Middle School play shines light on digital dependency

On May 11, the King’s Academy Middle School presented a humorous and thought-provoking play The Day the Internet Died, by Ian McWethy and Jason Pizzarello, in front of a packed audience full of proud parents and families, faculty and friends in the Abdul Majeed Shoman Auditorium.

Directed by performing arts teacher Jana Zeineddine, The Day the Internet Died is a dark comedy that explores what happens when a town’s internet goes down and its townspeople forget how to function socially without it, resulting in pandemonium.

Nineteen Middle School actors put on a hilarious performance of different members of society who suffer from varying levels of panic when they find out they can no longer post cute photos online, shop without leaving home, or look information up without the help of Google.

The audience was delighted by the vibrant performances depicting colorful characters including a vain mayor, a hapless librarian, anti-social youths and a confused khalto, to name a few. Aside from laughter, the play also offered a somewhat sobering opportunity for everyone to consider just how much truth there is to the plotline — has the internet really eroded the ability of society to interact normally without it? Could we cope without internet in this day and age? Would society really take a swift descent into pandemonium if it wasn’t online?

On the other hand, the portrayal of characters who enjoyed a break from the internet as well as those who, perhaps begrudgingly, eventually adapted to its absence, offer a glimmer of hope that perhaps we are not completely lost to our digital addiction.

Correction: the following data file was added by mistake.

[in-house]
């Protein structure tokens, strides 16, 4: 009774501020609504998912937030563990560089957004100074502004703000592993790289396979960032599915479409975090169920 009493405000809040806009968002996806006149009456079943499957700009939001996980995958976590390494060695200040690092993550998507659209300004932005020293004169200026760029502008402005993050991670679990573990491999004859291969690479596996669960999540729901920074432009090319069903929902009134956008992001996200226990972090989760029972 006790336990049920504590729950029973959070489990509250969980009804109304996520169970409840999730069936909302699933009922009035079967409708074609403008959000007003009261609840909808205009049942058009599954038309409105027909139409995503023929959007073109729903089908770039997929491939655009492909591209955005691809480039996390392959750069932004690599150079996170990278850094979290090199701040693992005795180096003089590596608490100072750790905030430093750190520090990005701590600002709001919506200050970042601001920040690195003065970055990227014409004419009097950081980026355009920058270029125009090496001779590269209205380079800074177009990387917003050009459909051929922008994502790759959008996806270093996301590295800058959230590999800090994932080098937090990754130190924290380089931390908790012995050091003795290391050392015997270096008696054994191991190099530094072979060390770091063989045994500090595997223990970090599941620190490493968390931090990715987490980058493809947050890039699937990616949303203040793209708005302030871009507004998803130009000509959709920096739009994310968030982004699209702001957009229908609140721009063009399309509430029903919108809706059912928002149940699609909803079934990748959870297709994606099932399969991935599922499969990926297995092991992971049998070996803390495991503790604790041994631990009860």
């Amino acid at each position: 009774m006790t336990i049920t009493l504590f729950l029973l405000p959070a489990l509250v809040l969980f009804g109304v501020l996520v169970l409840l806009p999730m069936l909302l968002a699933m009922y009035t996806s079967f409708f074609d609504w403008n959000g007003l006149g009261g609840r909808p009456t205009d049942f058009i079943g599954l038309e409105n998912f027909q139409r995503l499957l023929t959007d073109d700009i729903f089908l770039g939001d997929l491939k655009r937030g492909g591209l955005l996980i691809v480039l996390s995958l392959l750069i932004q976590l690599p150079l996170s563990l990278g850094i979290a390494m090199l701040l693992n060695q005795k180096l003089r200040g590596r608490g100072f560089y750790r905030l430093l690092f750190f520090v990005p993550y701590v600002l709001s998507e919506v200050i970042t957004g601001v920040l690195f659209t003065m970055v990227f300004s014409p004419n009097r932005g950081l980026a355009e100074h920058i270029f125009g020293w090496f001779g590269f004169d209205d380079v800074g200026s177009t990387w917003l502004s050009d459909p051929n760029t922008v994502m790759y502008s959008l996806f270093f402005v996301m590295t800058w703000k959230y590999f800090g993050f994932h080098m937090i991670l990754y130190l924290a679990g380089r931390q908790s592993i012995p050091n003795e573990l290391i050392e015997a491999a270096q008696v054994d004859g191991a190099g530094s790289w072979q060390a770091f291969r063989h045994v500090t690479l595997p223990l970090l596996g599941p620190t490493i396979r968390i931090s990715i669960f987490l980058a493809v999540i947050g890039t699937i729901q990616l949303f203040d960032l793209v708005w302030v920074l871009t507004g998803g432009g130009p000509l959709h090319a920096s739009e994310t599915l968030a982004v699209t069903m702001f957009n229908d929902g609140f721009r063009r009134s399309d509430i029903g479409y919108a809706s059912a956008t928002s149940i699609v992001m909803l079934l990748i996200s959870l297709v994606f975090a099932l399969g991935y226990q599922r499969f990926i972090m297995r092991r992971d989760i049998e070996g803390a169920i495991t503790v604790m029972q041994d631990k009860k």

In addition to impressive performances, the Middle School play was a “testament to the power of community” at King’s Academy, according to Zeineddine, with Upper School students providing technical support and Middle School students, faculty and staff from all departments pitching in to ensure the play was a hit.

“This production is a creative and logistical collaboration on multiple levels,” said Zeineddine. “This has been an invaluable educational experience in itself, and the true essence of drama education. The magical experience of an actor on stage, and a tech crew backstage, will always remain priceless — and nothing that AI can ever replace (fingers crossed).”

At the heart of drama education is a constant reminder of what it means to be human, noted Zeineddine, and what it means to feel, to express, to connect and to collaborate.

Middle School Play

The set design, music, costumes and behind-the-scenes work were just as essential to the play’s success. Catchy tunes that brought the play to life were produced by King’s music students, supported by digital music teacher Samuel Hennessy. Meanwhile, the simple yet striking set was designed by consultant art director (and former Middle School class dean) Laila Demashqieh.

“Our goal was to create a visually captivating and thought-provoking environment that reflects the theme of being caught between the realms of the internet and reality, without imposing any preconceived ideas on the audience,” said Demashqieh about the set, which was bathed in glowing blue light synonymous with the digital realm. “Our set design draws inspiration from a world existing in a liminal space where time, space, communication, and digital connection coexist and are absent simultaneously.”

While The Day the Internet Died might make the audience worry about what humans have lost due to their dependence on the digital world, the Middle School production was a welcome reminder that all is not lost, and that the strength of community can overcome all challenges.

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